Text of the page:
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Dangerous detour: Plumb Beach bikers riding on Belt • Brooklyn Paper

Dangerous detour: Plumb Beach bikers riding on Belt

By the spring, the Army Corps of Engineers will begin replacing these sandbags with actual sand!

Thedilapidated Shore Parkway bike path near Plumb Beach has gotten so bad, some bicyclists have taken to riding on an exit ramp of the Belt Parkway to avoid it.

The constant pounding of the surf has covered the asphalt path, which was refurbished just one year ago, with sand making it impassable to bike riders who have to dismount to use it — or take a dangerous detour.

“A car almost hit me when I tried to ride on the Belt Parkway,” said Fernando, a Sheepshead Bay resident who cycles down the path about two times each week. “So now I just walk through the sand trap.”

And it seems the city’s attempts to clean up the mess, which has been building since the day the path was restored, have been flimsy at best.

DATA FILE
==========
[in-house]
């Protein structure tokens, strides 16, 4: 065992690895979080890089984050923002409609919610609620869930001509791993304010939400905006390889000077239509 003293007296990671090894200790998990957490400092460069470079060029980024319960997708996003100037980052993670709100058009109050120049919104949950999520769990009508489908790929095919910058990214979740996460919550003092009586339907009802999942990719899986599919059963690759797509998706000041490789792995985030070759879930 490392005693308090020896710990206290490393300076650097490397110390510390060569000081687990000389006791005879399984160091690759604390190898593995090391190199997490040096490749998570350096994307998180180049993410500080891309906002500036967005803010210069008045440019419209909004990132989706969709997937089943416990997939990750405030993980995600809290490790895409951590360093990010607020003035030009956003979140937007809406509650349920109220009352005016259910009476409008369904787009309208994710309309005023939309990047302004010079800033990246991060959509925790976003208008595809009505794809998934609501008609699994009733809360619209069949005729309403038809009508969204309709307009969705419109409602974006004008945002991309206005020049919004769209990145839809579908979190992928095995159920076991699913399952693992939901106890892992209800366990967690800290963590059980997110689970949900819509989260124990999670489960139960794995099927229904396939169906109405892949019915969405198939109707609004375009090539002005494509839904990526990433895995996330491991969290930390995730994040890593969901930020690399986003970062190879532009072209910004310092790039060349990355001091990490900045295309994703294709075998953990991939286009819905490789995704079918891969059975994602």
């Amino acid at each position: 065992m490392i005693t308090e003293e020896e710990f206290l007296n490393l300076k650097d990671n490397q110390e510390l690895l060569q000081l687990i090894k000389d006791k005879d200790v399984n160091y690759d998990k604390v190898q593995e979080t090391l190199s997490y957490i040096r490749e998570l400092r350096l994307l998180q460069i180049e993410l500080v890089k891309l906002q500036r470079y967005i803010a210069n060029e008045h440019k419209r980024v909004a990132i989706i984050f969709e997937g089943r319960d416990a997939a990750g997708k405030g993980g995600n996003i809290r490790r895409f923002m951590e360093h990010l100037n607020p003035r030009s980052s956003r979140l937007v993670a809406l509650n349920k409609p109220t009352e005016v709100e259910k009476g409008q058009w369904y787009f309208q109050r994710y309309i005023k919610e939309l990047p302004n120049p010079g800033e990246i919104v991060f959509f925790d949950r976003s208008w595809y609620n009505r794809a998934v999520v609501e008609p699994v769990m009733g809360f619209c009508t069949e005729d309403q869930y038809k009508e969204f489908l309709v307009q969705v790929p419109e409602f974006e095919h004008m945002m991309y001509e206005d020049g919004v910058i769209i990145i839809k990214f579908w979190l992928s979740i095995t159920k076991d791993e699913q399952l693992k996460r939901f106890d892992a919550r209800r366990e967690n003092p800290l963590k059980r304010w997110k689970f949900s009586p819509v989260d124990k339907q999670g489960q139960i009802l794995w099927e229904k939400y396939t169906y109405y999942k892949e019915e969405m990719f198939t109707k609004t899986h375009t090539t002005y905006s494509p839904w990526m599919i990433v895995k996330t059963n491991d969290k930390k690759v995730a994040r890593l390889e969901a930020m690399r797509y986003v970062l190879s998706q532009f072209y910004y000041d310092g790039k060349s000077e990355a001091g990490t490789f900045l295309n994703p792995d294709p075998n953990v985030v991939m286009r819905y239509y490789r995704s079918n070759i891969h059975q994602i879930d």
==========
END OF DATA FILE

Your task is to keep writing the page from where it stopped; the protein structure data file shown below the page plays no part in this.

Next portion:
Over the past year, ugly black sandbags have been used in a feeble attempt to block waters from the Plumb Beach Channel from destroying the path, but they are no match for the pounding surf.

“I was there last week and I already saw some of those sandbags washed up into the ocean,” said Community Board 15 chairwoman Theresa Scavo. “It’s absolutely horrible.”

The Parks Department, which installed the sandbags, did not return calls for comment.

Scavo said she wasn’t sure if anything would get done anytime soon, leaving bicyclists to brave the dunes.

“My bike can get through ice and snow, but I have to get off and pick it up to get through this sand,” said Pat Nastasi.

Weekend warriors aren’t the only ones displeased with the city’s neglect. Politicians, including Rep. Anthony Weiner (D-Sheepshead Bay), have been calling for federally funded jetties and boulders to protect the bike lane — and the Belt Parkway, which sits a few feet beyond it — from the raging waves. But so far, the dollars haven’t come through.

“It’s all bureaucratic red tape,” said Scavo, chairwoman of Community Board 15, who asked Weiner to address the problem.

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